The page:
The winning entry will play at the 2006 Austin Film Festival!
Films must be submitted on DVD or VHS and under 5 minutes in length.This contest is limited to current residents of the Austin area.
Films MUST be received by September 1st, 2006.
You may drop off your film at Cap City or the Austin Film Festival with a completed entry form. There is no entry fee.
Films may be mailed to:
Attn. Funniest Filmmaker in Austin
Austin Film Festival Competition
1604 Nueces, Austin, TX, 78701
Download the entry form at:
Thursday, August 10, 2006
by indieWIRE (August 9, 2006)
Director Hans Canosa's romance/drama "Conversations With Other Women" stars Helena Bonham Carter and Aaron Eckhart as a pair who meet and flirt at a wedding reception. The sexual tension rises as the two leave the party and head to a hotel room, where the night turns into a bounty of passion, but then changes to remorse. Canosa joined the filmmaking scene with "Alma Mater," which won the audience award at the Austin Film Festival in 2002. In his chat with indieWIRE, Canosa shares how "Conversations" came together, trying to find that elusive financier, and how fundamentalist Christianity brought him to film.
Where did you grow up?
I was born in the United States, but much of my childhood was spent in Southeast Asia. My parents are fundamentalist Christians, and I grew up on a series of mission compounds.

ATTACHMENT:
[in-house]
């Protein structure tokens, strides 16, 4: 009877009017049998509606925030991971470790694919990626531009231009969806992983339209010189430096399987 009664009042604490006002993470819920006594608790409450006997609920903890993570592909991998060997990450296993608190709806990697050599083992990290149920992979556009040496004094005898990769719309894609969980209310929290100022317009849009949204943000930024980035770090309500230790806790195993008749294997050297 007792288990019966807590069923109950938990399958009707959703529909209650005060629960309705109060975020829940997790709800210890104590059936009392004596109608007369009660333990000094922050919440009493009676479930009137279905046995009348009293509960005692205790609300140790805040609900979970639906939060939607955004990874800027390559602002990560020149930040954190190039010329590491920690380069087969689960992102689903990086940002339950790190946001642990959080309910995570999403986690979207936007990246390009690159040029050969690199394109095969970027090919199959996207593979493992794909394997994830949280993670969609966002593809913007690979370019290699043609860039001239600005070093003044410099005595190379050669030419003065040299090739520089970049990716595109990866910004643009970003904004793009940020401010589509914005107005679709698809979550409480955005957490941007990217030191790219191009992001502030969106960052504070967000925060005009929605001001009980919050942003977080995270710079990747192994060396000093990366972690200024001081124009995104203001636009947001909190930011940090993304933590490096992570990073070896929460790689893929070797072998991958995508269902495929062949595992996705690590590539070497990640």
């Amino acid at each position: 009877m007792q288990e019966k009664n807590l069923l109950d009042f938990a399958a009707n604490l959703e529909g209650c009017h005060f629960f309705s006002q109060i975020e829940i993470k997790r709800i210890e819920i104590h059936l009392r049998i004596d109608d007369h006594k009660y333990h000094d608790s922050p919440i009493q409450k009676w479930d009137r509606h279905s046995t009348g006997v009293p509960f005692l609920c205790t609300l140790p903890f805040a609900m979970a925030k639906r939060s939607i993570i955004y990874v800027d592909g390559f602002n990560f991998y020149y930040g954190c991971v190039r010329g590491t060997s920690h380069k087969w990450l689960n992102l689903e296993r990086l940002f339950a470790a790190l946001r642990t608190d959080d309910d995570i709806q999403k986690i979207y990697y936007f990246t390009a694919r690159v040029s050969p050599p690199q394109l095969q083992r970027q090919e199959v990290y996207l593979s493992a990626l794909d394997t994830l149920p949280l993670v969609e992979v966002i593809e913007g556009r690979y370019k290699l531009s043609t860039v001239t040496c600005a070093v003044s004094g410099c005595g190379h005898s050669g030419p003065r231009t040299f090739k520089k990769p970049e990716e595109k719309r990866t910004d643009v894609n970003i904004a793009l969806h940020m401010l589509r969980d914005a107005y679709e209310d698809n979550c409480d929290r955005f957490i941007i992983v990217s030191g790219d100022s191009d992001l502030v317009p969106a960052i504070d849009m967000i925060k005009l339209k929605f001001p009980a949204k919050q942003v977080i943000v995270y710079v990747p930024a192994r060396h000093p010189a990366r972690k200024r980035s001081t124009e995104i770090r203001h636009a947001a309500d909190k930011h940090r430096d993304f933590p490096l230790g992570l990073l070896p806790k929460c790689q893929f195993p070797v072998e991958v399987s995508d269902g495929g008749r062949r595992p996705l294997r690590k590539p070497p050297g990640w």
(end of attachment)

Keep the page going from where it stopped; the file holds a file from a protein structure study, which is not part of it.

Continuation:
What were the circumstances that led you to become a filmmaker?
Since my parents' religion takes the Second Commandment literally -- "Thou shalt have no graven images or likeness of anything in heaven or on earth," I was not allowed to see television, theater or movies as a child. So of course I was destined to become a filmmaker.
Despite living on these restrictive mission compounds with a prohibition against film, I still knew that movies existed; studio marketing departments make sure of that. I remember handing out religious tracts under a billboard for "The Empire Strikes Back" in Tokyo, and seeing movie posters in a Cambodian refugee camp (right next to the Coca Cola machines). The moment when I converted to the religion of cinema came before I'd even seen a movie. It was almost like a fairy tale -- I found a mysterious book in my grandparents' attic. It was "The Making of Kubrick's 2001" and I read all 350 pages of it in an hour, just devoured it.
Full article on indiewire